Advertisers and their clients, including Google and Facebook, are increasingly demanding that their websites carry more content from fake news sources.
The issue has become a key driver of the election in the U.S. and elsewhere.
Nowhere is this more apparent than in the digital advertising industry.
In 2015, Facebook was the world’s largest advertiser, overtaking Google as the top online advertiser.
But this year, Facebook has had to adjust its tactics to meet the demands of the advertisers.
The social network’s strategy for getting advertisers to pay more has been to produce more content, more often, from fake sources, according to people familiar with the matter.
Facebook’s strategy has included creating a special section of its advertising platform, Adsense, which produces more fake news.
Advertiser groups have also complained that they have been unable to compete with Facebook’s own ads that use a mix of real and fake content.
Facebook has not provided details about how it uses Adsense or how many fake stories it has pulled from its platform.
The push for fake news has drawn criticism from U.K. Prime Minister David Cameron, who has suggested it may encourage people to spread false information and has called for a crackdown on the fake news that is spread online.
In a letter to Google last month, Cameron urged the search giant to “implement a strategy that enables the publishers and advertisers to make a more effective advertising investment.”
Facebook has responded by releasing a white paper in December laying out a set of recommendations to advertisers on how to combat fake news, including how to limit the number of posts from sources that are not authentic.
The platform also released a series of ads that feature people with different faces and voices.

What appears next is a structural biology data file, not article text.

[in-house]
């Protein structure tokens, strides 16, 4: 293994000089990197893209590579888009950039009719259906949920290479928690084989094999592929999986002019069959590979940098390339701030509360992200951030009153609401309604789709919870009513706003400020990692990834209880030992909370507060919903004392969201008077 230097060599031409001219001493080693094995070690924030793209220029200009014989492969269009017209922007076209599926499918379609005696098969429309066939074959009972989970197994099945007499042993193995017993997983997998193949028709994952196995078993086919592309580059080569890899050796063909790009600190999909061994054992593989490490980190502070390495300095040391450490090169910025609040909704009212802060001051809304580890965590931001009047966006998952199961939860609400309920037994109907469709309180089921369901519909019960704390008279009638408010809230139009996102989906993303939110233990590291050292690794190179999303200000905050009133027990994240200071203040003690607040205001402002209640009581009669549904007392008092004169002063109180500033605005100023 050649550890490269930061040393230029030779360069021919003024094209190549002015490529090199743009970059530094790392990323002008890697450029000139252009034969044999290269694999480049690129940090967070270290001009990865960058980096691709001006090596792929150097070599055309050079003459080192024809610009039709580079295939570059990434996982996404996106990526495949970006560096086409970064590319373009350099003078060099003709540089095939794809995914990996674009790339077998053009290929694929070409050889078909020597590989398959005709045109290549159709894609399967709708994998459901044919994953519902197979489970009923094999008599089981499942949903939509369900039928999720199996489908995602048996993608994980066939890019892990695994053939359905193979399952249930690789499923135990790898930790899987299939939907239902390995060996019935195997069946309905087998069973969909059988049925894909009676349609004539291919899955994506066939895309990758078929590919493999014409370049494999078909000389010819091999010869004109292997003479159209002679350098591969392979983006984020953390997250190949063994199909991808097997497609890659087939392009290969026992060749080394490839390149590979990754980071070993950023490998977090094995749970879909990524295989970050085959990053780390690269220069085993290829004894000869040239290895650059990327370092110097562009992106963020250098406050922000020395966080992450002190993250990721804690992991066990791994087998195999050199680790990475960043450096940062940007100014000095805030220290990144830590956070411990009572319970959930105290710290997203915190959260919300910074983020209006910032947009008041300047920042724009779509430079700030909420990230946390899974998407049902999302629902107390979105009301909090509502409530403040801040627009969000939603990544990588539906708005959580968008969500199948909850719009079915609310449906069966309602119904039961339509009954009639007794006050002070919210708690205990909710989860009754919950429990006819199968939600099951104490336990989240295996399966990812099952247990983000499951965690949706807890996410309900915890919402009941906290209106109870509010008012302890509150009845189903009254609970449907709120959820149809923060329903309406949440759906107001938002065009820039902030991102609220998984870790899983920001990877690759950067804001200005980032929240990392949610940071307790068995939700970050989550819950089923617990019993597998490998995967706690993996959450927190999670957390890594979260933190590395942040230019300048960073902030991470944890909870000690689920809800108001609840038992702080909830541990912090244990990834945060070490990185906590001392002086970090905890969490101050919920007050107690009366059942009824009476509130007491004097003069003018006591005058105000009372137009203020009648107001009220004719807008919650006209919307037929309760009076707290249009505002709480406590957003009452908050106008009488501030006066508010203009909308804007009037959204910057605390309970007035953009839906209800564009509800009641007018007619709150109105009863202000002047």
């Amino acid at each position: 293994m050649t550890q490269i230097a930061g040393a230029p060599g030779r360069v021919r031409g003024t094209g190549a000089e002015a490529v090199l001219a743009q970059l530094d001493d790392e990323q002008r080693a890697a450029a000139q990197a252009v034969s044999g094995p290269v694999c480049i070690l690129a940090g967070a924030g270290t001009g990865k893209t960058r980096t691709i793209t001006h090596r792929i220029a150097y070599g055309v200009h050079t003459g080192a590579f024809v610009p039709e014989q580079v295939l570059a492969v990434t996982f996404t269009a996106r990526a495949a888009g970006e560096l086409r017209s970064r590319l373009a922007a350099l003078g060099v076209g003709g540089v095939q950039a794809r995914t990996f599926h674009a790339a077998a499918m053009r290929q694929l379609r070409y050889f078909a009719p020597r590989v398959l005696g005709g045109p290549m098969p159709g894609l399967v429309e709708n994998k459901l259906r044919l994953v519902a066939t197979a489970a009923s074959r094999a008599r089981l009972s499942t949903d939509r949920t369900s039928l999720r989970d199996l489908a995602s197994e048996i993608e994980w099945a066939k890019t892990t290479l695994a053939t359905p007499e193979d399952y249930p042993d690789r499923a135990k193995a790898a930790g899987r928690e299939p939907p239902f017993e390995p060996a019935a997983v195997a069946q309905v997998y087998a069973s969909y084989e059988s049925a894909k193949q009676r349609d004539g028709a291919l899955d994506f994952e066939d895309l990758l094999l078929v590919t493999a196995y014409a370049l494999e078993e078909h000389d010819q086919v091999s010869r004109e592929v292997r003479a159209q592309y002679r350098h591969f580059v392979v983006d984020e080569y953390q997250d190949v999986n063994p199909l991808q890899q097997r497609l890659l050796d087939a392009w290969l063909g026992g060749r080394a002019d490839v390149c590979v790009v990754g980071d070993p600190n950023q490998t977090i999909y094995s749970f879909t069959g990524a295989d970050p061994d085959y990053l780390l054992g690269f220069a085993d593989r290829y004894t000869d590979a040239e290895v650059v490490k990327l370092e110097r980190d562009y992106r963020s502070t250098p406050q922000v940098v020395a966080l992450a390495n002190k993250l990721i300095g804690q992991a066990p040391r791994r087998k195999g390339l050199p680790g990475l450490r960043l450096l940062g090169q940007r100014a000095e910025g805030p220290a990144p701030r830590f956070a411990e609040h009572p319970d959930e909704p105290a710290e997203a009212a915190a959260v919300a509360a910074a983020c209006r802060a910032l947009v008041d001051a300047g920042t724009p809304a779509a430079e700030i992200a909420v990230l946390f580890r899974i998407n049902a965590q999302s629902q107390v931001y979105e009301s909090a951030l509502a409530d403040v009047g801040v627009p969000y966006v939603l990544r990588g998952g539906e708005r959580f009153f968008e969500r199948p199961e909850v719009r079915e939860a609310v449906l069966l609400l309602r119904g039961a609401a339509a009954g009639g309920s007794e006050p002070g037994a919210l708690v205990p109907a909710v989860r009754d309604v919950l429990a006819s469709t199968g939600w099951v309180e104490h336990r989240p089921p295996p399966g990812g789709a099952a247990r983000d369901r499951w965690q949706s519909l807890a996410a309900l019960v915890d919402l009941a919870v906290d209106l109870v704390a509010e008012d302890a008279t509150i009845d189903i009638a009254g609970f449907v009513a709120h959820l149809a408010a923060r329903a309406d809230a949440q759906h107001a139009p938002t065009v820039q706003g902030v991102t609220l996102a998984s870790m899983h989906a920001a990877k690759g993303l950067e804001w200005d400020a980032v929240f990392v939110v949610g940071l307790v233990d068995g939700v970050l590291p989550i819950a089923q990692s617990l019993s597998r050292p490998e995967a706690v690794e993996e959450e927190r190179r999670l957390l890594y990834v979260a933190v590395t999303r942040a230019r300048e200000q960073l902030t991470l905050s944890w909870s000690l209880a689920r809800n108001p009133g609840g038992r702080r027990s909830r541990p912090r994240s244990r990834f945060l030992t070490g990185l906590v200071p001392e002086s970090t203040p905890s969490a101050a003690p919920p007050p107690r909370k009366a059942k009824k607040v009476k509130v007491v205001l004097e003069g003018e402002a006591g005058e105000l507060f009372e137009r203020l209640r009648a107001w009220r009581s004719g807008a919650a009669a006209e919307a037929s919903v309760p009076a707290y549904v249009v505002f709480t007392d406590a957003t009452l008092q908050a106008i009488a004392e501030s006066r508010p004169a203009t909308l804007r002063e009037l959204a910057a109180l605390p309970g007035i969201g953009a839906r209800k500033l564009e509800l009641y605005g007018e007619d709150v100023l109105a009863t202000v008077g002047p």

Facebook said it has now removed more than 4,000 posts from its Adsense platform that were linked to fake accounts and fake news stories.
AdSense, which provides a platform for websites to pay publishers for online ads, said last week that it has seen a 20 percent drop in the number on its platform since the fall.
The ads have been pulled because advertisers are unhappy with the content they are seeing and are not being able to make money from them, AdSense Chief Marketing Officer Matt McBride said.
He declined to give an exact number.
Facebook, meanwhile, has continued to fight the criticism, saying in a statement that it is working to improve its platform, including creating a section on the front page of its platform that provides more information on what is being shared on its platforms.
The new rules are designed to make it easier for advertisers to compete against fake news in the marketplace, said Michael Zagaris, Facebook’s director of strategy and public policy.
Facebook is not the only major social media company to have come under fire from users and others who say the company is pushing fake news and disinformation.
Twitter, which has been accused of promoting fake news over the last few months, said it was working on a new set of guidelines on how it handles content that is deemed “dangerous” or “disturbing.”
The social media giant said it will soon release a guide on how its algorithms detect fake news on the site and has also announced a number of other changes aimed at improving its response to fake news across the site.
Facebook and Google have long battled over how to best handle fake news online.
Facebook initially blocked content from pro-Donald Trump, anti-Muslim and anti-Israel sites on the platform, and then recently removed some of those sites.
Twitter also blocked the sites for years, until recently changing its policy in response to criticism of the platform.
Facebook last week rolled out a tool to help users filter out fake news from their news feed.